Fireworks started right off the bat, when candidate Jane Scharf questioned the fairness of the questions participants were to be asked, and withdrew from the debate. This opened up a spot for candidate Andy Haydon (who hadn't responded in time to be an official member of the debate), but he declined the opportunity--but still joined into the debate, informally and periodically. Candidate Joseph Furtenbacher was also in attendance, but because he hadn't responded in time to become an official candidate (he said he wasn't invited, possibly because he joined the race late) [Ed. note: Mr. Furtenbacher contacted be to explain that he wasn't invited to the debate because invitations were sent out prior to his registration as an official mayoral candidate], he wasn't invited to participate, and simply sat in the seat vacated by Scharf--without participating.
And all that excitement was before the debate had even officially started.
Over the course of the debate, a large number of environmental issues came up, from protecting aquifers and sensitive ecological areas to water management to 'smart growth' and urban planning. Although no question was directly asked about public transit, it did come up periodically, and there was a significant discussion about cycling in Ottawa.
As for public transit, candidates spoke up about their plans. Incumbent Larry O'Brien spoke about his support for the current plan, as did Jim Watson; Mike Maguire and Clive Doucet each briefly mentioned their alternative transit plans; Andy Haydon very briefly mentioned his support for expanding Ottawa's BRT system, and called Ottawa's transit system Canada's best (citing ridership per capita to support his claim); and Robin Lawrance one again expressed his concerns for public safety with regard to the plan to build a tunnel. The only other speaker given an opportunity were César Bello--who didn't discuss transit plans, but did say he'd ensure no more transit strikes--and Charlie Taylor, who didn't speak much to public transit in general (but has in the past expressed grudging support for the city's current transit plan).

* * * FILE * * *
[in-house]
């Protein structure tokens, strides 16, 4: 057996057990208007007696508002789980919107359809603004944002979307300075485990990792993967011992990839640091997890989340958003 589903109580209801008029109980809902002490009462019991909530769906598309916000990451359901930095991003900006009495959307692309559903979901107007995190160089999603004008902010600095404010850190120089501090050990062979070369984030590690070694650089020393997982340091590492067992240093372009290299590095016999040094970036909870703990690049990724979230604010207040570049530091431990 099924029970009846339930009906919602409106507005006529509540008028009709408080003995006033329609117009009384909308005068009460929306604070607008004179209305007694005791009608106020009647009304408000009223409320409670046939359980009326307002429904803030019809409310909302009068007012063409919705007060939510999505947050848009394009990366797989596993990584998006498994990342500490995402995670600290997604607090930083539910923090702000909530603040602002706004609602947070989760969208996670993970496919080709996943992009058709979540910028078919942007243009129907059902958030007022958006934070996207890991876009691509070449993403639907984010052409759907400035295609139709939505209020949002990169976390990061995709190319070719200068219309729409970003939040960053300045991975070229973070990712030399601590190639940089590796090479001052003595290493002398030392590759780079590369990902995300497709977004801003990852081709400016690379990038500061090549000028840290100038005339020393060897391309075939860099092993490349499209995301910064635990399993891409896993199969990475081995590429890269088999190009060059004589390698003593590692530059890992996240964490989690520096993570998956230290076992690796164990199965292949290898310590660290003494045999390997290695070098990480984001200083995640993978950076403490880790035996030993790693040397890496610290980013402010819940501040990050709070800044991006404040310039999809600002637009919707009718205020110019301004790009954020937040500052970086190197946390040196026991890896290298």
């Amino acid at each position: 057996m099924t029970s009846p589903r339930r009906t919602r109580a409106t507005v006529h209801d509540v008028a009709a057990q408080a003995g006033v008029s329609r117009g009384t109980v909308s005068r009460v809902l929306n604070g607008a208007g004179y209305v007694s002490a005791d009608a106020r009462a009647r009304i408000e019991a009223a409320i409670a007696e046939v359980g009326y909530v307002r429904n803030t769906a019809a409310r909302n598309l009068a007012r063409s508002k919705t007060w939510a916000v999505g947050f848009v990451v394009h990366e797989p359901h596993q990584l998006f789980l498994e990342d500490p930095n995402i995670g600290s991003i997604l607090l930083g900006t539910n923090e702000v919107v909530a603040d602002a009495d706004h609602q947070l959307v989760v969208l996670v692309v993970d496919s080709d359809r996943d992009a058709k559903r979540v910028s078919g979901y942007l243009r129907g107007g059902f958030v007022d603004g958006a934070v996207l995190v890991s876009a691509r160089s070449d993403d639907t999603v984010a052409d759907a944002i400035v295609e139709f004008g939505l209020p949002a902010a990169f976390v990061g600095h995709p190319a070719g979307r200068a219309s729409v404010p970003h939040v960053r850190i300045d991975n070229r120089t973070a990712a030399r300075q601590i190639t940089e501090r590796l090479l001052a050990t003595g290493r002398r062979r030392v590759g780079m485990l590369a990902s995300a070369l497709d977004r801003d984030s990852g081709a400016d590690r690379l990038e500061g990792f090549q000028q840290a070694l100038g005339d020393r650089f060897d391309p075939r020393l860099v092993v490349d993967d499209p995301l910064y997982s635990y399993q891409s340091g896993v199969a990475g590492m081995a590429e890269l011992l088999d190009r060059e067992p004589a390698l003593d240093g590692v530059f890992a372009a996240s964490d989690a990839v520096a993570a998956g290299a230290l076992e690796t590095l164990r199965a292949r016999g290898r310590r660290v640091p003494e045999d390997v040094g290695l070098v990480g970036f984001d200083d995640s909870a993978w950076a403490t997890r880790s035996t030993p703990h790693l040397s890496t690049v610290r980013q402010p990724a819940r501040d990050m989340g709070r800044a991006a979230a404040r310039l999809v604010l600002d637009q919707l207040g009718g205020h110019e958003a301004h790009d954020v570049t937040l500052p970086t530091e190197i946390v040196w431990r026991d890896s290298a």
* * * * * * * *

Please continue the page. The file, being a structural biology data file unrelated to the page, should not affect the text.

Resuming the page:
As I write this post, hours after the debate, I'm still not sure what to think about what I just witnessed. There were some good points made, but they were rare gems hidden in the personal attacks and ideological statements and slogans that dominated the debate. And, as was pointed out by Taylor, the whole thing was dominated with 'greenwashing', and many of the candidates were definitely speaking to the audience in front of them.
Still, the debate can be seen as nothing but a positive thing for this city. There were a couple hundred people in attendance (it was standing-room only by the time it started), and most of the audience were very interested in what was said. In terms of getting the environment on the radar for the mayoral race, as well, the event was a huge success.
Good news for those of you who missed the debate, but want to watch it: It will be on Rogers 22 in Ottawa this Tuesday, Sept. 28, at 8:30 p.m. Tune in, if you can; you won't be sorry.